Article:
Tuesday, August 16, 2016
Douglas Messerli | "Going Nowhere" (on David Greenspan's "Go Back to Where Your Are")
by Douglas Messerli
David Greenspan Go Back to Where You Are / Los Angeles, Odyssey Theatre Ensemble, the performance I saw was on Sunday, August 14, 2016
Playwright and actor David Greenspan’s 2011 play, Go Back to Where You Are, now running at Los Angeles’ Odyssey Theatre Ensemble, is a breezy, seaside play that might remind one of Chekov’s The Seagull—if it weren’t for the fact that this author’s works make no attempt at all to create an illusion of reality. As director Bart DeLorenzo notes in a program: despite being “set beside the ocean, following the playwright’s request, you will hear no waves crashing tonight, no seagulls overhead. When night falls, we will have no recorded crickets.” And despite the fact that one character, Bernard (Justin Huen) speaks endlessly of the birdlife on Long Island, we see and hear no birds.
Indeed, Bernard begins the play commenting, as the playwright, “This is kind of a weird play”; and throughout characters, as in Eugene O’Neill’s Strange Interlude, take time out to speak asides to the audience. Some figures stand in frieze while others come and go. And one character, improbably sent by God from ancient Greece, who admits to the uncontemporary moniker of Passalus (John Fleck), also transforms himself from time to time into an elderly female actress, Mrs. Simmons, allowing for the actor to quick switch personas and demonstrate his acting skills. Fleck was excellent in the role, but I would have loved to have seen Greenspan himself, one of New York’s very best actors who has often done female impersonations on stage, act the role as he did in the 2011 Playwrights Horizons production.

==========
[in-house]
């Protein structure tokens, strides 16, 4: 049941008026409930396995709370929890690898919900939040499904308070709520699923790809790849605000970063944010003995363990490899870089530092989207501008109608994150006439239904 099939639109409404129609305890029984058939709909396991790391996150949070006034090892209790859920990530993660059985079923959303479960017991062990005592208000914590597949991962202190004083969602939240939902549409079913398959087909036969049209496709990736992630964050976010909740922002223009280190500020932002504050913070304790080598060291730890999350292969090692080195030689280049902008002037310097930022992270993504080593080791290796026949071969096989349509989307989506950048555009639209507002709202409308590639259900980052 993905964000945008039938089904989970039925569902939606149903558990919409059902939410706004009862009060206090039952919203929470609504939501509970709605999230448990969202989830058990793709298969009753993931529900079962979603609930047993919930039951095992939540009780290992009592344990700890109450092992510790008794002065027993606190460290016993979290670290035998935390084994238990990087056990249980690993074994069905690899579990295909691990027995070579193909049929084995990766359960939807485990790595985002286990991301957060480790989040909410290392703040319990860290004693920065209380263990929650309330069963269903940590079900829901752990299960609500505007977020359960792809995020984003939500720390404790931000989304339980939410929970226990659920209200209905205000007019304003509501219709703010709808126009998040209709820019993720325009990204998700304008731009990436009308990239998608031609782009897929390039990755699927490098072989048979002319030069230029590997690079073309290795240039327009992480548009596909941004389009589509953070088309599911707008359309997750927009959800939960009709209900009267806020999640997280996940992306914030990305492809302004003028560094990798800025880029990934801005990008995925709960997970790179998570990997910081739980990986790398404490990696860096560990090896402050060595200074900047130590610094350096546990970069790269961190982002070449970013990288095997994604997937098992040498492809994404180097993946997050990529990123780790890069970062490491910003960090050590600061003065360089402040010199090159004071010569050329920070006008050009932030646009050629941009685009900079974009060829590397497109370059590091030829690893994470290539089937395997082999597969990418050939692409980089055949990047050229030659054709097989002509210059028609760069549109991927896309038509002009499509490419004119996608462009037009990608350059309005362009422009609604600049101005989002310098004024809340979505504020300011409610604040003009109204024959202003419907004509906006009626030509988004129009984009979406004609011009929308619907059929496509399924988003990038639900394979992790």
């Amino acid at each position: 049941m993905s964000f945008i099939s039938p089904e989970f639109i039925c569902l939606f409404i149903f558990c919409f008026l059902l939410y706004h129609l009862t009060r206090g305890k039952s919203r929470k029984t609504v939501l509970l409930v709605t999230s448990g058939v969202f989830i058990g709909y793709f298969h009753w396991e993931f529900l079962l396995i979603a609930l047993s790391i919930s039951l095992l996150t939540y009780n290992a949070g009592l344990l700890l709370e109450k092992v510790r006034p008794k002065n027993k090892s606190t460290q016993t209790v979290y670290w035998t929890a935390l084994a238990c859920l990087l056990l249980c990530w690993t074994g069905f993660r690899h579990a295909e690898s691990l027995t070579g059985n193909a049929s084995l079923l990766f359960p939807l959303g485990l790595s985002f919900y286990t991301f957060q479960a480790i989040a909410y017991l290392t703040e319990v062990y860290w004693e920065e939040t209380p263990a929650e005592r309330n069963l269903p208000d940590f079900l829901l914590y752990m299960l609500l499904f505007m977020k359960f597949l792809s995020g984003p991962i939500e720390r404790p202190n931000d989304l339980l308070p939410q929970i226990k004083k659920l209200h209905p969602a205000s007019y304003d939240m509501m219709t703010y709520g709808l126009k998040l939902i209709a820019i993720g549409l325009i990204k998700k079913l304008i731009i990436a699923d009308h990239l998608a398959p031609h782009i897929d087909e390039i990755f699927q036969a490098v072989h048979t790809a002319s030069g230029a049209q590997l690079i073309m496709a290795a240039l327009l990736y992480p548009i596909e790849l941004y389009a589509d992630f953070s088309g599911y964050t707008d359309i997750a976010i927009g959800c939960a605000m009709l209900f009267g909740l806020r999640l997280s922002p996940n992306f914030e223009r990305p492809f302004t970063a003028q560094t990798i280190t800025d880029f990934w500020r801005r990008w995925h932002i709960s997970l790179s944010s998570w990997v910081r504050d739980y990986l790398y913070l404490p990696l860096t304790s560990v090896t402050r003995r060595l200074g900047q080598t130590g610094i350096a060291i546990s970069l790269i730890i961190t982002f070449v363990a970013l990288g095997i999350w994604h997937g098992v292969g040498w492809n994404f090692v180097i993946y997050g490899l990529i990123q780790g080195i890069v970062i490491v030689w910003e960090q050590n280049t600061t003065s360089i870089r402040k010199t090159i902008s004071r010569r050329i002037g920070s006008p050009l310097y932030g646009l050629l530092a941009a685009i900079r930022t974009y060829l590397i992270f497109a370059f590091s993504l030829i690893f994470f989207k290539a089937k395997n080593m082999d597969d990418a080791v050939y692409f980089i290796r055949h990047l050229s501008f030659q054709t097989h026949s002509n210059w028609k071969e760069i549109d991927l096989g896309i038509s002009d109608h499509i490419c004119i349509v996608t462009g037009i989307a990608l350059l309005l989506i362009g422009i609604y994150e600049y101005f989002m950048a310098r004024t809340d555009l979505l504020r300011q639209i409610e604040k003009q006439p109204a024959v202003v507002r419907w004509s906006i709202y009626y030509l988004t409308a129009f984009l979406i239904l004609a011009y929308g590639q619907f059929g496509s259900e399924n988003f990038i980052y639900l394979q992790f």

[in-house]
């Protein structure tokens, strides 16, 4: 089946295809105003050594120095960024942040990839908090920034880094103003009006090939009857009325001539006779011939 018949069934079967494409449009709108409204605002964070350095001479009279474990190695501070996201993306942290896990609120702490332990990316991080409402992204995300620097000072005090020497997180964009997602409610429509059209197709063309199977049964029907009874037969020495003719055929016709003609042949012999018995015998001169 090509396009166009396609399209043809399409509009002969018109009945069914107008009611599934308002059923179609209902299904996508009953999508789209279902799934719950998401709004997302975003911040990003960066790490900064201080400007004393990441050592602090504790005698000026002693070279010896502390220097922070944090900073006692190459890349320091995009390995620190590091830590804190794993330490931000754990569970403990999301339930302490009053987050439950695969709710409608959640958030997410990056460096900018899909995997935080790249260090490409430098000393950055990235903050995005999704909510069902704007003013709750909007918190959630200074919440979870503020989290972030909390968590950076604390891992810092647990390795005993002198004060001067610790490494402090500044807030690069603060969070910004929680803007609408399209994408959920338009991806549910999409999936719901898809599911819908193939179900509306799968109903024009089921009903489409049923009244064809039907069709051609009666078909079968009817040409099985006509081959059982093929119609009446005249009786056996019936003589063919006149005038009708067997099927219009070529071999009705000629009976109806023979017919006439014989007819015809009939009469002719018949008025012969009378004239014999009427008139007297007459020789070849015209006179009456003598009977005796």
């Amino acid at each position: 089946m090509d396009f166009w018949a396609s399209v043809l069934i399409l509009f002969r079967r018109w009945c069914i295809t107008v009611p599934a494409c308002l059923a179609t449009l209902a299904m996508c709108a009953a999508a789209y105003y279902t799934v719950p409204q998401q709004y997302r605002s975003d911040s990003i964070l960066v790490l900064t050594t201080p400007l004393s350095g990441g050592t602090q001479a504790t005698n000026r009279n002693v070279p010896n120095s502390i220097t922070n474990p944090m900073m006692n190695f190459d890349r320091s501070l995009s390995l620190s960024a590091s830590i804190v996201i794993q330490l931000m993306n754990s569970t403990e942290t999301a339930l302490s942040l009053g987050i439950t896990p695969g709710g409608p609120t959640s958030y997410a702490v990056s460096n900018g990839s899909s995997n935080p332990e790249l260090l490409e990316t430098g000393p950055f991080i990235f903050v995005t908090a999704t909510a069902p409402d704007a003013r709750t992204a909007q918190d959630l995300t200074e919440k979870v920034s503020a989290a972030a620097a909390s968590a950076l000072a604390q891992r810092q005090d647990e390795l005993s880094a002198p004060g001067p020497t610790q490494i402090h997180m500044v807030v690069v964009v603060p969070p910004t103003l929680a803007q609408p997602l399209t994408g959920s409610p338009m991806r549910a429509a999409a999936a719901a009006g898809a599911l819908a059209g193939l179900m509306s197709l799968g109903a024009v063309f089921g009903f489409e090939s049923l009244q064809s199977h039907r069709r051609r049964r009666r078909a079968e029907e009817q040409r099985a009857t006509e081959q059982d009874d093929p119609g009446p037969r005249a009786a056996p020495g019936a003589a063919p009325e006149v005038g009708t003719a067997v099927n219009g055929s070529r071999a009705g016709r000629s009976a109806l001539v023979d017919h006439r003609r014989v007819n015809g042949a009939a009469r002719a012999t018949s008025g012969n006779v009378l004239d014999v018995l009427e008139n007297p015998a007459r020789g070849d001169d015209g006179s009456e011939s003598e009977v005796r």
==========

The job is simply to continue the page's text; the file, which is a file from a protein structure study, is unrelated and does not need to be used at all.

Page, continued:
The occasion for this get-together of odd characters is the birthday of Carolyn, a figure who, inexplicably, never makes an appearance and who, we’re told, cooks the meal which the characters share. At the center of the get-together is Carolyn’s highly thea-ater-proclaiming mother, Claire (Shannon Holt), who is about to star as Arkadina in The Seagull, a role, for those who recall, of great hauteur and self-centeredness, that matches her own behavior, as, throughout the play she negatively evaluates her friends to their faces and behind their backs. She’s invited her younger brother, who lives in a small beach house nearby—the “obscure” playwright and author of the piece we’re seeing, so he claims—her unconfident and self-loathing actress friend Charlotte (Tracy Winters in the performance I saw), her unhappy son (Andrew Walke) who’s just returned from Los Angeles after the death of his gay lover, and her director Tom (Bill Brochtrup) and his set-designing lover Malcolm (Jeffrey Hutchinson), who also stands in for God. As in Chekov’s drama all of these characters—with the exception, perhaps of Claire—feel inwardly thwarted and unloved; but even Claire is to be pitied, since during the party she receives a phone call telling her that she has cancer which will kill her, so Bernard tells us at play’s end, within the year.
It is Passalus’ job at this event to guide the invisible Carolyn on a happier path of life, and he is warned by God not to interfere with any of the others’ lives. But Passalus, who recounts his own unhappy love affair back in Ancient Athens, simply cannot resist, particularly when he hears all their inner thoughts and falls in love with the tender nature-loving playwright. Before this witty 1-hour play comes to an end—alternating between the elderly Mrs. Simmons and himself— he’s sent Claire’s young son, Wally, packing back to LA to find new love and life, sets Charlotte right about her true talents, and temporarily, at least, patches up Tom’s and Malcolm’s failing relationship, as Tom promises to stop playing around with the chorus boys. For his busybody intrusions, God punishes him to continued life—which like Malina Makropulos of Janáček's opera The Makropulos Affair—he’d hope to finally to free himself. But what the heck, he’s fallen in love again and, more importantly, the sensitive Bernard has fallen in love with him. As Bernard finally perceives, instead of almost trying to move ahead of oneself or falling into the errors of the past, you should “go back to where you are,” a phrase that seems almost like a variation of Voltaire’s command to “tend your own garden,” or, put another way, to live fully in the present.
For such a short work, Greenspan’s play reveals a profound interconnection between dream and reality, between past and present, despair and possibility, and
Los Angeles, August 16, 2016